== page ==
Looks like we might return to Habitable Spaces in Texas for part of the journey, where they are also feeling the gavel of climate change – with weeks of triple digit temperatures throughout their summers now, they will be breaking ground rather literally, as they explore building structures buried down into the ground, in search of a more sustainable cool than stick built and air-conditioned structures dependent upon an increasingly unreliable and expensive electrical grid. Perhaps we can have Widget help us …
And really driving it home …. today during the harvest we covered up the sweet pepper plants with row cover fabric … because there’s a good chance it could frost before tomorrow’s dawn.
The season’s end is in sight – and so we did finally decide on a date for the 10th Annual Farm Party … Sunday, October 8th. Wandering Fire will be catering the gathering with wood-fired, free-will-donation pizzas, and I’m sure we will have a bonfire, and a crowd of good human beings with which to mingle and conversate.
As usual, it’ll be laid back and casual – feel free to bring a dish or a drink to share if you’re inspired, or just yourself and your posse, there will be plenty to enjoy. More info to follow, or feel free to ask questions or make suggestions!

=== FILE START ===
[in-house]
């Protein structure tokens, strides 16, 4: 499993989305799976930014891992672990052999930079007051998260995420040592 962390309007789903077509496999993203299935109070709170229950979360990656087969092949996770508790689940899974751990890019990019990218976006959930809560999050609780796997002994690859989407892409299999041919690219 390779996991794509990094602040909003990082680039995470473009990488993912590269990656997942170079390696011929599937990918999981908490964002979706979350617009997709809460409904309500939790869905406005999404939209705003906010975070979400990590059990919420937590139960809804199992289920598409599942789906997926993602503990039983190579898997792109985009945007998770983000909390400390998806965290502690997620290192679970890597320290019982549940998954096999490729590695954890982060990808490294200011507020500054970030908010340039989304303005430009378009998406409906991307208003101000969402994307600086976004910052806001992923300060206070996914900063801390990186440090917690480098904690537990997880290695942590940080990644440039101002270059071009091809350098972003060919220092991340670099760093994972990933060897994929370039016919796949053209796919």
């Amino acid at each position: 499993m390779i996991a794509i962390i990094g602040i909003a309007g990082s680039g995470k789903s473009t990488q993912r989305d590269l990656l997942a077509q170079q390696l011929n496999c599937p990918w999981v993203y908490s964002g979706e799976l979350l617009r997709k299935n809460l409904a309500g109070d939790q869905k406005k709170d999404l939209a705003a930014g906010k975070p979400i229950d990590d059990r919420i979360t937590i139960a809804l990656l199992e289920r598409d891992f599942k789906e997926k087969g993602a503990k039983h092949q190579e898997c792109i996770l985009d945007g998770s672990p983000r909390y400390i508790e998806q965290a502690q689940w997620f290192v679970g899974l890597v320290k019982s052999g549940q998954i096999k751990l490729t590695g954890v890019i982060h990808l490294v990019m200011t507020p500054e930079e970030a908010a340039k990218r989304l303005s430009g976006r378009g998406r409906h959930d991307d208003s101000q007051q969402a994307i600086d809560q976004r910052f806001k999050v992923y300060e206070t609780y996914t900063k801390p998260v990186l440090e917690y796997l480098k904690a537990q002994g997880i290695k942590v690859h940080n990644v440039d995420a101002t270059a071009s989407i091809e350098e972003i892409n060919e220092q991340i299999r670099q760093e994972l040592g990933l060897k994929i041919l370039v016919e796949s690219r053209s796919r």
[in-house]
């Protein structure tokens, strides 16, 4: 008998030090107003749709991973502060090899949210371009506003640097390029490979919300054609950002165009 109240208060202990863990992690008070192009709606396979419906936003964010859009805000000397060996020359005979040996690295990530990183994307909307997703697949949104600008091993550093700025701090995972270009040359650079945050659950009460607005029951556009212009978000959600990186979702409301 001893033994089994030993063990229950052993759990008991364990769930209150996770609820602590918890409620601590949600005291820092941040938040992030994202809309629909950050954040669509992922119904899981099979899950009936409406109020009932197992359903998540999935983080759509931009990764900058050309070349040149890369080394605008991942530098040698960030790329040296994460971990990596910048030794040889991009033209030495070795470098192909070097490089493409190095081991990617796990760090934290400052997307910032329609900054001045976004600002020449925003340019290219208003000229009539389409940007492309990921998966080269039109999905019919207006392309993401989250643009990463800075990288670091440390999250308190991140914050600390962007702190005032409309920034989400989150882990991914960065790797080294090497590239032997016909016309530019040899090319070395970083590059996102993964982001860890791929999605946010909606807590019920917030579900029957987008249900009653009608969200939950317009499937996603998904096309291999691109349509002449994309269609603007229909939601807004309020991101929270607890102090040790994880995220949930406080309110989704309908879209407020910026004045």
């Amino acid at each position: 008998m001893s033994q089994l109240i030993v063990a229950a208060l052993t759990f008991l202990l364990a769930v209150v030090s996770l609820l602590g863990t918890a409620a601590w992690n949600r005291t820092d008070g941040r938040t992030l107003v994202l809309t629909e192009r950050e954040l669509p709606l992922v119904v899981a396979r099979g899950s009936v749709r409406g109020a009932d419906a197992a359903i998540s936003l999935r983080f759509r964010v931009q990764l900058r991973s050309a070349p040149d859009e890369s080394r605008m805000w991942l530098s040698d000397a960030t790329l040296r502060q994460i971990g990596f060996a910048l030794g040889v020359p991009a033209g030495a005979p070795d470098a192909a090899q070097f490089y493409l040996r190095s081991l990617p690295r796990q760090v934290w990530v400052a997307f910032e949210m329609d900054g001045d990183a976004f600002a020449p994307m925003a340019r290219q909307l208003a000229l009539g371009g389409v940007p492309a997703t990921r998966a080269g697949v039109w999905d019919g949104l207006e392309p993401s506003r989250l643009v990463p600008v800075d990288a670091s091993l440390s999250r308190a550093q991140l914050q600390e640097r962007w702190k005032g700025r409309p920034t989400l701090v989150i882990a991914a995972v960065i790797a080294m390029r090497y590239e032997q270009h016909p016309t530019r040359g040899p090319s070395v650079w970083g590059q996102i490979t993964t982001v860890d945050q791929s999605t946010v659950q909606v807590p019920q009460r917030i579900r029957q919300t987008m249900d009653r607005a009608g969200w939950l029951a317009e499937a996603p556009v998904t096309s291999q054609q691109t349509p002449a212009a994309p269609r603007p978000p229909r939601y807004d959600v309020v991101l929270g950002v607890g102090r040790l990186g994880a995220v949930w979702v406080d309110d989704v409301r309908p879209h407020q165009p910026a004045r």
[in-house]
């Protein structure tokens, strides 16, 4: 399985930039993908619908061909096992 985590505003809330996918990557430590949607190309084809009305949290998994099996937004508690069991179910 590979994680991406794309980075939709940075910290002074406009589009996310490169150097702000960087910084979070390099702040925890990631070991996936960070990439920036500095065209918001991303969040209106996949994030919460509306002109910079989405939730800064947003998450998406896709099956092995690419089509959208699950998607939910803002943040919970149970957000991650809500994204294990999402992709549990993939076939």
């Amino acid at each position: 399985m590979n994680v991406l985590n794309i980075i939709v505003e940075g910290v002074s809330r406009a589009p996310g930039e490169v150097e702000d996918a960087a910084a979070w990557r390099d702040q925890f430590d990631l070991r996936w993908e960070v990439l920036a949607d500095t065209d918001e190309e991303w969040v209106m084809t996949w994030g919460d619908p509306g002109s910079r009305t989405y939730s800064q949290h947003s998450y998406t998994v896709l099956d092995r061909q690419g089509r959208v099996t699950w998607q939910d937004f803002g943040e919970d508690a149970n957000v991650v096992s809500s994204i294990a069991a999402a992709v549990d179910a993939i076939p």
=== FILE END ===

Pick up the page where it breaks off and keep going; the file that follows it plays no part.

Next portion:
My dad and his wife are here visiting this week, so that’s all I’m gonna write for now.!
Have a beautiful week!
Inside Box 14
We got everything boxed up today just before the rain came on … good for the salad row, if not ideal for the row cover’s frost-prevention powers.
Summer Squash / Zucchini – the summer squash have given up the ghost now, although a few zucchini soldier on.
Tomatoes – We’re gonna miss these soon enough, but for now they’re still giving me logistical fits. Definitely slowing down though.
Mint& Mountain Mint – Mountain mint plants are not the same as true mints; they belong to a different family, but they can be used like true mints.
Sweet Peppers – we’re loving these – there’s a chance we will be covering the plants up tonight to save them from the potential frost we’re facing … don’t tell the cherry tomatoes, which are gonna be on their own.